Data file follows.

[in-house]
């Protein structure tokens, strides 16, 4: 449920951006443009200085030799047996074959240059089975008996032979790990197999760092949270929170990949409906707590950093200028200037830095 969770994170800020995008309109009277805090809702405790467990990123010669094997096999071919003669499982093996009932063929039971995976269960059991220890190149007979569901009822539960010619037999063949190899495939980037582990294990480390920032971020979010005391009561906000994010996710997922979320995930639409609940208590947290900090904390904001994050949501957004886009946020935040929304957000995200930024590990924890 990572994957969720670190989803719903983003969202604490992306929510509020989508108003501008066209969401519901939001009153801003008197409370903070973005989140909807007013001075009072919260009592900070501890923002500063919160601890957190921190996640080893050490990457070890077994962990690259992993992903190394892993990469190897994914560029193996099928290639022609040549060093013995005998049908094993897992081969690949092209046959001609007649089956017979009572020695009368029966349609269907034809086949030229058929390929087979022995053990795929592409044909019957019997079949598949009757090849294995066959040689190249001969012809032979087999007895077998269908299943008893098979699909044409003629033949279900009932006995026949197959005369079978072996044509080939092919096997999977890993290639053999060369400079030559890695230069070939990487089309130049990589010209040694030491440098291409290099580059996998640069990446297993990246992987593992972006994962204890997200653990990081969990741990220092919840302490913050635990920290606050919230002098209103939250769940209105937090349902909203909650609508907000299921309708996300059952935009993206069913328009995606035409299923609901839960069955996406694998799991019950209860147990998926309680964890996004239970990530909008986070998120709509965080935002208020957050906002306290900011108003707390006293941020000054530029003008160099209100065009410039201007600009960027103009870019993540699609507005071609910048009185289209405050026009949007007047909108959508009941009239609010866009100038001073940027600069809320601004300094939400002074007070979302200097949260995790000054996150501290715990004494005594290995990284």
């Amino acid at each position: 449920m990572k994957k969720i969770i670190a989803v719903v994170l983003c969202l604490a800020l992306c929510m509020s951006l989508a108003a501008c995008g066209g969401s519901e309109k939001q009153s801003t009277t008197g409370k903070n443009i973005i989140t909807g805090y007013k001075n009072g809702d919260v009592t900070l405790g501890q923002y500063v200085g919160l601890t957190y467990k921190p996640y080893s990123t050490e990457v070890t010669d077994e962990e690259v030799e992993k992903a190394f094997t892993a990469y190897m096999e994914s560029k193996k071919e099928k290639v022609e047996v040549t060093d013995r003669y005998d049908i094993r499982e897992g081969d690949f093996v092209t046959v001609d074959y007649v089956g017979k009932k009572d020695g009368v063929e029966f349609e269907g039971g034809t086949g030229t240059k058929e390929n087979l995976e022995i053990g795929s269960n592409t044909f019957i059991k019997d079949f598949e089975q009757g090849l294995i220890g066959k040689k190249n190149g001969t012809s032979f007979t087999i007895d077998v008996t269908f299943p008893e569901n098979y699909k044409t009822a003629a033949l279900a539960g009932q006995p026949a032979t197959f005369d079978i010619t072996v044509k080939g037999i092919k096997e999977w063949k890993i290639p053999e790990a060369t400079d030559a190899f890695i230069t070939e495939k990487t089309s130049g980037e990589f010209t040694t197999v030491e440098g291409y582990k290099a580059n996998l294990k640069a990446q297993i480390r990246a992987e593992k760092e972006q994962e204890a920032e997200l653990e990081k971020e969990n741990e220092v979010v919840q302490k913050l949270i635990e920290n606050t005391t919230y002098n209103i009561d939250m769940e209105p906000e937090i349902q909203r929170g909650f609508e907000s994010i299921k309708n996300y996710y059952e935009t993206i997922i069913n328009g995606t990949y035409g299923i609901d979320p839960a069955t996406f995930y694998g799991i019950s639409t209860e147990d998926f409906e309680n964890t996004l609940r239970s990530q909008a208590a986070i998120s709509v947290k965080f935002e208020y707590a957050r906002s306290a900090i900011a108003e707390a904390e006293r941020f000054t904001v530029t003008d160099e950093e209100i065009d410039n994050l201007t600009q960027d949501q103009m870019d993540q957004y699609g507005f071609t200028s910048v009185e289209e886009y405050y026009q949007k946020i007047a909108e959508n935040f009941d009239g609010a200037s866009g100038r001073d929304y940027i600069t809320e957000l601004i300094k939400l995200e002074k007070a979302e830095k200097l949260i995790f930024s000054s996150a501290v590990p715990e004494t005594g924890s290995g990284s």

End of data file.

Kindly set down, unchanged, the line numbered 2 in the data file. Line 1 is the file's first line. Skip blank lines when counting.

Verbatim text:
């Protein structure tokens, strides 16, 4: 449920951006443009200085030799047996074959240059089975008996032979790990197999760092949270929170990949409906707590950093200028200037830095 969770994170800020995008309109009277805090809702405790467990990123010669094997096999071919003669499982093996009932063929039971995976269960059991220890190149007979569901009822539960010619037999063949190899495939980037582990294990480390920032971020979010005391009561906000994010996710997922979320995930639409609940208590947290900090904390904001994050949501957004886009946020935040929304957000995200930024590990924890 990572994957969720670190989803719903983003969202604490992306929510509020989508108003501008066209969401519901939001009153801003008197409370903070973005989140909807007013001075009072919260009592900070501890923002500063919160601890957190921190996640080893050490990457070890077994962990690259992993992903190394892993990469190897994914560029193996099928290639022609040549060093013995005998049908094993897992081969690949092209046959001609007649089956017979009572020695009368029966349609269907034809086949030229058929390929087979022995053990795929592409044909019957019997079949598949009757090849294995066959040689190249001969012809032979087999007895077998269908299943008893098979699909044409003629033949279900009932006995026949197959005369079978072996044509080939092919096997999977890993290639053999060369400079030559890695230069070939990487089309130049990589010209040694030491440098291409290099580059996998640069990446297993990246992987593992972006994962204890997200653990990081969990741990220092919840302490913050635990920290606050919230002098209103939250769940209105937090349902909203909650609508907000299921309708996300059952935009993206069913328009995606035409299923609901839960069955996406694998799991019950209860147990998926309680964890996004239970990530909008986070998120709509965080935002208020957050906002306290900011108003707390006293941020000054530029003008160099209100065009410039201007600009960027103009870019993540699609507005071609910048009185289209405050026009949007007047909108959508009941009239609010866009100038001073940027600069809320601004300094939400002074007070979302200097949260995790000054996150501290715990004494005594290995990284």